4 June 2010. Motor neurons have proved fiendishly difficult to transfect, forcing scientists to deal with finicky viral transduction or simply experiment with related cell lines instead. Now, researchers from Emory University School of Medicine in Atlanta, Georgia, have described a protocol using magnetic beads. The protocol transfects nearly half of cultured primary motor neurons. The study appeared April 21 in the journal Molecular Neurodegeneration. Led by first author Claudia Fallini and senior author Wilfried Rossoll, the scientists used their technique to explore the activity of Smn, a protein linked to the neurodevelopmental disease spinal muscular atrophy (SMA). Researchers exploring other aspects of motor neuron biology, such as amyotrophic lateral sclerosis (ALS), may also want to give the beads a try.
The only efficient way to put new DNA into a primary motor neuron known to date is by viral transduction, which has several limitations. Researchers need special equipment and biosafety clearance to work with the viruses, and it takes extra effort to clone one’s DNA of interest into a virus and determine the appropriate viral titer to use. In addition, the commonly used lentivirus is limited in how long a piece of DNA it can carry, and delivers but one gene at a time.
Rossoll has been looking for a motor neuron transfection technique for quite a while, trying electroporation and all kinds of reagents. “Some of these are pretty good at killing motor neurons, but not really good at transfecting them,” he quipped. When he heard that magnetofection—a technique using magnetic beads—worked in hippocampal neurons, he decided to try it in his cells. After optimizing the protocol, he and Fallini achieved non-toxic transfection of more than 45 percent of the cells in a culture of embryonic primary motor neurons. Rossoll and Fallini kindly contributed this protocol to the Alzforum Protocols database, from where interested scientists can view the protocol.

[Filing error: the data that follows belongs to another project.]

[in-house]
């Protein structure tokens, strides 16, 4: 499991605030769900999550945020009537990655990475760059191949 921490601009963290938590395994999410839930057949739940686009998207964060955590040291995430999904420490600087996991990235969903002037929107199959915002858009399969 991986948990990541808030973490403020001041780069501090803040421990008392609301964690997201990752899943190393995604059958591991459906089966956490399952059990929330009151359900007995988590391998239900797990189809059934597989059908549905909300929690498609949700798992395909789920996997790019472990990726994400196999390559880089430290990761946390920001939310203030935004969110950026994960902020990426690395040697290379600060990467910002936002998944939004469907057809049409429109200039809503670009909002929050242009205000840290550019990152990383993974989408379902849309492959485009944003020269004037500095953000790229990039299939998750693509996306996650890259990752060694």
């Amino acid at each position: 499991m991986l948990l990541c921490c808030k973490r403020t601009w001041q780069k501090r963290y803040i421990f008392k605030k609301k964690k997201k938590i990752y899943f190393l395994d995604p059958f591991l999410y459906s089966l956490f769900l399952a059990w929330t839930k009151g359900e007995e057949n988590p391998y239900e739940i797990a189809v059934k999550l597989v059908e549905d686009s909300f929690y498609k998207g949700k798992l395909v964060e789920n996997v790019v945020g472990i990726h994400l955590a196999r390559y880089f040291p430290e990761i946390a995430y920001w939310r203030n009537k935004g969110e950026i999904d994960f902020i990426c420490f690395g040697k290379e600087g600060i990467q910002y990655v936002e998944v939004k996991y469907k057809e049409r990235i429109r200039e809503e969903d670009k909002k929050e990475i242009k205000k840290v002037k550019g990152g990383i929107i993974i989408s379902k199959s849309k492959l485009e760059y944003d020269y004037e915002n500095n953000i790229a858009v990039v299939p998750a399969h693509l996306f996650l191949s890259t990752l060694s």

To transfect the neurons, Fallini incubates the DNA of interest with polymer-coated, biodegradable iron oxide beads. Once the DNA sticks to the beads, she adds them to the cell culture and places the dish on a magnetic plate. The magnetic attraction pulls the beads down toward cells growing on the bottom of the dish, which then endocytose the beads and DNA.
The researchers were able to transfect the DNA for green fluorescent protein and other constructs into their cells, and to transfect more than one construct at a time. They also transfected shRNA to silence genes in the treated cells. Importantly, the cells survived for at least five days following the procedure. Fallini suspects they could live longer, but her cultures became overrun with contaminating glia by that time. They scientists cultured cells from 13.5-day mouse embryos; they have not yet attempted the protocol in older neurons, which would be more directly relevant to ALS.
“Being able to achieve a higher than 14-15 percent transfection efficiency with low mortality in motor neurons is very exciting news,” wrote Kathryn Volkening of the Robarts Research Institute in London, Ontario, in an e-mail to ARF. Volkening works with Michael Strong on the cell biology of ALS. “The methodology described by these authors would be easier to implement in a general lab where there are safety concerns and special protocols that must be followed when working with lentiviral infection,” she wrote.
Fallini and colleagues used their protocol to examine localization of Smn using live-cell imaging. Smn, which is mutated or missing in inherited SMA, is known to help assemble ribonuclear proteins. Since these mutations specifically affect motor neurons, the researchers suspected the affected protein might have an important role in these cells’ extra-long axons. Fallini transfected motor neurons with fluorescently labeled Smn and observed it traveling up and down axons, suggesting it does indeed have a function there.—Amber Dance.
Fallini C, Bassell GJ, Rossoll W. High-efficiency transfection of cultured primary motor neurons to study protein localization, trafficking and function. Mol Neurodegener. 2010 Apr 21;5:17. Abstract